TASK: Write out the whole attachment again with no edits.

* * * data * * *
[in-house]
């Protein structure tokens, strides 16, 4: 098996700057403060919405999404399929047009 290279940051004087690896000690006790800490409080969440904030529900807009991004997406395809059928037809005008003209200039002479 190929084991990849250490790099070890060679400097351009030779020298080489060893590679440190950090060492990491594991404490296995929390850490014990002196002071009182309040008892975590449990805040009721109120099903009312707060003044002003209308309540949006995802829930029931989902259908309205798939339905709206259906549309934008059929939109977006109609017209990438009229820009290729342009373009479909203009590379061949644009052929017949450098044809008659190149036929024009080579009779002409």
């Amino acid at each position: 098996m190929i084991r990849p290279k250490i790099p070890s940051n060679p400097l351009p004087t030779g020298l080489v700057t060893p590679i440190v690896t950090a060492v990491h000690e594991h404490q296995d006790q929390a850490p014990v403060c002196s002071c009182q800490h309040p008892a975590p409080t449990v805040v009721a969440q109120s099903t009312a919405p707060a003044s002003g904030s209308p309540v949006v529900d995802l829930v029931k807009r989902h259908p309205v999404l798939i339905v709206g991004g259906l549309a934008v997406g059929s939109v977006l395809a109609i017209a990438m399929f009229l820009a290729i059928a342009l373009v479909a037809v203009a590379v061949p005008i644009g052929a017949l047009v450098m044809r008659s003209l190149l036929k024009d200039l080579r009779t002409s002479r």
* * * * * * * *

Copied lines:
[in-house]
């Protein structure tokens, strides 16, 4: 098996700057403060919405999404399929047009 290279940051004087690896000690006790800490409080969440904030529900807009991004997406395809059928037809005008003209200039002479 190929084991990849250490790099070890060679400097351009030779020298080489060893590679440190950090060492990491594991404490296995929390850490014990002196002071009182309040008892975590449990805040009721109120099903009312707060003044002003209308309540949006995802829930029931989902259908309205798939339905709206259906549309934008059929939109977006109609017209990438009229820009290729342009373009479909203009590379061949644009052929017949450098044809008659190149036929024009080579009779002409």
């Amino acid at each position: 098996m190929i084991r990849p290279k250490i790099p070890s940051n060679p400097l351009p004087t030779g020298l080489v700057t060893p590679i440190v690896t950090a060492v990491h000690e594991h404490q296995d006790q929390a850490p014990v403060c002196s002071c009182q800490h309040p008892a975590p409080t449990v805040v009721a969440q109120s099903t009312a919405p707060a003044s002003g904030s209308p309540v949006v529900d995802l829930v029931k807009r989902h259908p309205v999404l798939i339905v709206g991004g259906l549309a934008v997406g059929s939109v977006l395809a109609i017209a990438m399929f009229l820009a290729i059928a342009l373009v479909a037809v203009a590379v061949p005008i644009g052929a017949l047009v450098m044809r008659s003209l190149l036929k024009d200039l080579r009779t002409s002479r």